There is growing recognition that achieving prosperity within environmental limits requires fundamental changes in core systems of production and consumption. A new European Environment Agency (EEA) report, published today, identifies ten focus areas for enabling sustainability transitions.
The EEA report ‘Sustainability transitions: policy and practice’ identifies policy options for responding to systemic environmental and climate problems in Europe and globally. The report sets out 10 sets of messages for policy, outlining how governments and other actors can enable systemic change towards long-term sustainability goals.
Focusing in particular on Europe’s food, energy and mobility systems, the report illustrates the importance of promoting diverse innovations — social practices, business models, technologies — that can trigger new ways of living and thinking. It points to the critical need to empower cities as hubs of innovation and networking, to reorient financial flows towards sustainable and transformative innovations, to navigate inevitable surprises and trade-offs, and to ensure socially fair outcomes.
The report also emphasises that achieving sustainability transitions requires that all policy areas and levels of government operate together to harness the creativity and power of citizens, businesses and communities. Environment and climate policy tools remain essential but transforming systems also requires coherent contributions from many other areas, ranging from research and innovation, industry, competition and trade, to employment, education and welfare.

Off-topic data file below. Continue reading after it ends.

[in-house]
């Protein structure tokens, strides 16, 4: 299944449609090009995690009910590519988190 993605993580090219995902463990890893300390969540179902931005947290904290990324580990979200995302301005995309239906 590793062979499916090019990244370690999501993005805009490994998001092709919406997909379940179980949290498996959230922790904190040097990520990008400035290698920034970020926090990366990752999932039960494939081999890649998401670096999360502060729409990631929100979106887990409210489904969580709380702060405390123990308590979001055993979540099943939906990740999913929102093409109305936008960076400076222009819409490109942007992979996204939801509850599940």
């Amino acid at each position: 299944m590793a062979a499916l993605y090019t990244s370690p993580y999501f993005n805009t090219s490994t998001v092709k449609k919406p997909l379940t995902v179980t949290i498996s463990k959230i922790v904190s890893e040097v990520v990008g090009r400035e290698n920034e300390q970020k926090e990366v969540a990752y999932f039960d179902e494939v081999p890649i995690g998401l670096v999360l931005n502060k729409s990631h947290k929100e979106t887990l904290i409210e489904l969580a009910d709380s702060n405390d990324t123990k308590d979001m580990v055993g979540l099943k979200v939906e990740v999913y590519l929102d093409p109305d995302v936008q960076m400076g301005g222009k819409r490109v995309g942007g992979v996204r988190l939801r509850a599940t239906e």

The new report is part of the Agency’s continuing work on sustainability transitions, which builds on the conclusions of the EEA’s last five-yearly assessment, European environment — state and outlook report 2015 (SOER 2015).
Key EEA publications on this theme include ‘Perspectives on transitions to sustainability’, which presents an overview of framings, conceptualisations and analytical tools relating to the topic, and ‘Sustainability transitions — Now for the long term’, which presents case studies on actions already under way at local levels in Europe.
The EEA will publish its next five-yearly assessment, SOER 2020 in December 2019.
Source: European Environment Agency (EEA)